The money of writing

Today, I was doing some paperwork to send to home office, when I noticed what seemed like discrepancies. Authors usually get advances in three segments — upon signing the contract, upon delivery of the manuscript, and upon publication – and I was arranging advances and royalty payments for the end of the year, as was told to do by NFEditor. (We send London the information, but they deal with the actual payments.) The ‘discrepancy’ was that some authors’ advances and royalties were going into two different bank accounts. I also noticed that there were a lot more authors listed in our accounts than we seem to have books for.

As NFEditor is absolutely rubbish with any sort of paperwork, I asked Boobs. She said she didn’t know what I was talking about, ask home office. As usual, NFEditor heard a conversation that she wasn’t a part of and decided to join in, but this time it was a good thing that she was nosey because she had the answer.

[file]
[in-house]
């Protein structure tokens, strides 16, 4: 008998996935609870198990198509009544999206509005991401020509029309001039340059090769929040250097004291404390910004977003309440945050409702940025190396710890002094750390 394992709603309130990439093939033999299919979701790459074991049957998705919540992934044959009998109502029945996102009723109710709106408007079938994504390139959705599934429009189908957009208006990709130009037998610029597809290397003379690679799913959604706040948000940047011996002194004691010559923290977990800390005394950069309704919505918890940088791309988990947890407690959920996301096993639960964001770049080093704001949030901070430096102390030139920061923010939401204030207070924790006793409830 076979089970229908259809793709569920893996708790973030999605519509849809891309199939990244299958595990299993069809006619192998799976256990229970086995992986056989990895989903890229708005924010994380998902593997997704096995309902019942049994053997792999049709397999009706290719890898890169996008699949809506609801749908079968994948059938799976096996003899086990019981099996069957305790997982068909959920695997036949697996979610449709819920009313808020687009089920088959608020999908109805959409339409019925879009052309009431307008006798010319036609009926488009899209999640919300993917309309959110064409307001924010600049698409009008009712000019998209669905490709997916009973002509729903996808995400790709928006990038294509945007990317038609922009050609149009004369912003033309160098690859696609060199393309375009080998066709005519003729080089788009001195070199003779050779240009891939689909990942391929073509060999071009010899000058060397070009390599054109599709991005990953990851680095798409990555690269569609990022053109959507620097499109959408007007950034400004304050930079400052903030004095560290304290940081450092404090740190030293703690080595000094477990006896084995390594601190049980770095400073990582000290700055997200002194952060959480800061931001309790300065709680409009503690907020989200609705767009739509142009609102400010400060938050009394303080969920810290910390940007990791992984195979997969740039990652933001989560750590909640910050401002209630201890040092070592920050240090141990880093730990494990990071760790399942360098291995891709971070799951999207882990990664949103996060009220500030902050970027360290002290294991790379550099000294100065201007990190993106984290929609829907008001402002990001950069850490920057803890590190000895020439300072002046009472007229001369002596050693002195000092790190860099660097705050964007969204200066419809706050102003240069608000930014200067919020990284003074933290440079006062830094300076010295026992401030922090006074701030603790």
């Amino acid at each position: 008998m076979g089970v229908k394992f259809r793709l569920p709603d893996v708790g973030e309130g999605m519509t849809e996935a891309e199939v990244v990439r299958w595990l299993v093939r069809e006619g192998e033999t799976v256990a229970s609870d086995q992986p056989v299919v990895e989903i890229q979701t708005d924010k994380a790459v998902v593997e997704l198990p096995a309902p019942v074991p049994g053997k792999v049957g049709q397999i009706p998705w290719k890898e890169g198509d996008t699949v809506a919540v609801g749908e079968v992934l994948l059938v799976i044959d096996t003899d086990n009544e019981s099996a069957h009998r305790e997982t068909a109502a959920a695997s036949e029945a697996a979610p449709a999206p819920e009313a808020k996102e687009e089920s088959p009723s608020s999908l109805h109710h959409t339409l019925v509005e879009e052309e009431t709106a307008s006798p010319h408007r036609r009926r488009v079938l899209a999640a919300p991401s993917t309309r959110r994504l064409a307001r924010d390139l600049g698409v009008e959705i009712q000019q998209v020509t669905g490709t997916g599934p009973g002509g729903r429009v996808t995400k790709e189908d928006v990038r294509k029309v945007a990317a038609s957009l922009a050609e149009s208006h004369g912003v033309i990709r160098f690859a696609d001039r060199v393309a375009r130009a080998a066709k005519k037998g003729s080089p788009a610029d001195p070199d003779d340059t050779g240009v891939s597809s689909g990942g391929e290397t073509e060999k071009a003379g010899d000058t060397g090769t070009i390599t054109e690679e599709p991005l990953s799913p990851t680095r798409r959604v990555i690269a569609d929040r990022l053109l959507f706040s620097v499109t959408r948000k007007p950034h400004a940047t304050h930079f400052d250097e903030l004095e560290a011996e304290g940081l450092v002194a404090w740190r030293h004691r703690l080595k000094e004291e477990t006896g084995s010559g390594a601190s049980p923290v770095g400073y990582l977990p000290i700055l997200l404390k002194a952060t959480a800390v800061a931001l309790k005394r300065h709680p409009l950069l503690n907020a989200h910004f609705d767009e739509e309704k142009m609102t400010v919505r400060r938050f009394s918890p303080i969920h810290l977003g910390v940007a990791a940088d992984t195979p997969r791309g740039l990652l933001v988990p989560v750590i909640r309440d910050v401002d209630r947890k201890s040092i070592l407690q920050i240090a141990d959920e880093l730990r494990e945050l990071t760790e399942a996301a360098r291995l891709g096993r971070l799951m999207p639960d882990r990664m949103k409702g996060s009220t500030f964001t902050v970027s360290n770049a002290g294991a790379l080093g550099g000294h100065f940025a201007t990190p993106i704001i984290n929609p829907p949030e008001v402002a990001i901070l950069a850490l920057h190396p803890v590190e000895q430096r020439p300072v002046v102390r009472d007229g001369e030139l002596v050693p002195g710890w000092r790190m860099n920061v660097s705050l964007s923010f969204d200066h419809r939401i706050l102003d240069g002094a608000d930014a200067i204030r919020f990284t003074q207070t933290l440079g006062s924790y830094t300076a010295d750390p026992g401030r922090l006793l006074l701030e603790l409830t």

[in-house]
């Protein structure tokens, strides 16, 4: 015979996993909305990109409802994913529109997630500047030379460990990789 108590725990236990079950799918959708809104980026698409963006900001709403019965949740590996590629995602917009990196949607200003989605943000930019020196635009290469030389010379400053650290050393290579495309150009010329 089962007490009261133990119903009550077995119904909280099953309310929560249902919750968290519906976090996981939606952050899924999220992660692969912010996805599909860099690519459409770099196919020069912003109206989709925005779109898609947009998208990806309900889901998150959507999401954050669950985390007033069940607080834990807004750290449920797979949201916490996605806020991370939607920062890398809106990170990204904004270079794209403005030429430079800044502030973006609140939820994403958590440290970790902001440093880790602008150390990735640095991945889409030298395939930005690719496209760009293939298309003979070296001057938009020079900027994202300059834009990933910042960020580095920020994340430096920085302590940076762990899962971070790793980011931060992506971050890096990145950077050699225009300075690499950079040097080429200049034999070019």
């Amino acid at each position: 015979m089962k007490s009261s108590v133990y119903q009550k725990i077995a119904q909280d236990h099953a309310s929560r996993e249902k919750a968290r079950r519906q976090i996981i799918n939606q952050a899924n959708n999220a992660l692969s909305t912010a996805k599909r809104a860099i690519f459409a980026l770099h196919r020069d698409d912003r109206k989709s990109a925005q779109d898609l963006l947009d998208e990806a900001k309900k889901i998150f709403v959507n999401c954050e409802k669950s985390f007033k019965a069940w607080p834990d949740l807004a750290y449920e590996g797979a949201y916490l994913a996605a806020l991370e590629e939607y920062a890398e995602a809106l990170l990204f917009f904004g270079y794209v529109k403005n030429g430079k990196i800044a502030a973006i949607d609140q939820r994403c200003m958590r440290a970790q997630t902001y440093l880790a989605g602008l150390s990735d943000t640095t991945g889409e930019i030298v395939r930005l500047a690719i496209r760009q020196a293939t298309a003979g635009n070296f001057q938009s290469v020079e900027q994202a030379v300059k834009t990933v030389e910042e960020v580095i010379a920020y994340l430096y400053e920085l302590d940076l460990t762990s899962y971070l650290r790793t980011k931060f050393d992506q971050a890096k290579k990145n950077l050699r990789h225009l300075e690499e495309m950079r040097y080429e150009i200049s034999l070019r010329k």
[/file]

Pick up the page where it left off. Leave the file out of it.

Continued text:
Some authors will have more than one bank account for personal reasons, so they have us put different amounts in different accounts. And we also have more authors than books, because we may still be paying royalties well after the books are out of print. NFEditor said that because it takes so long to sort out royalties, some authors are being paid a year or two behind publication date.

To this Boobs added, ‘A lot of first time authors want to quit their day-job as soon as they get their first book published, and we seriously advise against this.’ She said that she knew an author with a different publisher that had four books in print and an overseas rights deal, but was still stocking shelves at the Co-Op because it takes so long to get paid.

Lesson learned. Don’t write books if you want to get rich quick.


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